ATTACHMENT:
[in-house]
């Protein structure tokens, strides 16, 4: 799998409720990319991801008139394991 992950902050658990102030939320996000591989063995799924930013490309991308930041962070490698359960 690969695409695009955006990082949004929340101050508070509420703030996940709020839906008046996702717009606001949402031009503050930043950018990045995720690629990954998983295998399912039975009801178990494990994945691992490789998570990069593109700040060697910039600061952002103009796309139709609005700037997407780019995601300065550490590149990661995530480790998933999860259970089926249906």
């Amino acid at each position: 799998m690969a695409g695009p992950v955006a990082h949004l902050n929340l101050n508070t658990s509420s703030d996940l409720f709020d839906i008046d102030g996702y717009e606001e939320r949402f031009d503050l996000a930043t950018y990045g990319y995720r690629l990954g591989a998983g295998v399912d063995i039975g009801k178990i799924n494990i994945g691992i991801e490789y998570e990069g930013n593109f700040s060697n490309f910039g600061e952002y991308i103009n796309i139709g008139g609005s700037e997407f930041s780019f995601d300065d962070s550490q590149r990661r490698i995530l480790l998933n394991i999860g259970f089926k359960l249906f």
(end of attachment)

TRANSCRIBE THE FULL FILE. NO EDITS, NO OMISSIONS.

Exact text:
[in-house]
């Protein structure tokens, strides 16, 4: 799998409720990319991801008139394991 992950902050658990102030939320996000591989063995799924930013490309991308930041962070490698359960 690969695409695009955006990082949004929340101050508070509420703030996940709020839906008046996702717009606001949402031009503050930043950018990045995720690629990954998983295998399912039975009801178990494990994945691992490789998570990069593109700040060697910039600061952002103009796309139709609005700037997407780019995601300065550490590149990661995530480790998933999860259970089926249906």
């Amino acid at each position: 799998m690969a695409g695009p992950v955006a990082h949004l902050n929340l101050n508070t658990s509420s703030d996940l409720f709020d839906i008046d102030g996702y717009e606001e939320r949402f031009d503050l996000a930043t950018y990045g990319y995720r690629l990954g591989a998983g295998v399912d063995i039975g009801k178990i799924n494990i994945g691992i991801e490789y998570e990069g930013n593109f700040s060697n490309f910039g600061e952002y991308i103009n796309i139709g008139g609005s700037e997407f930041s780019f995601d300065d962070s550490q590149r990661r490698i995530l480790l998933n394991i999860g259970f089926k359960l249906f």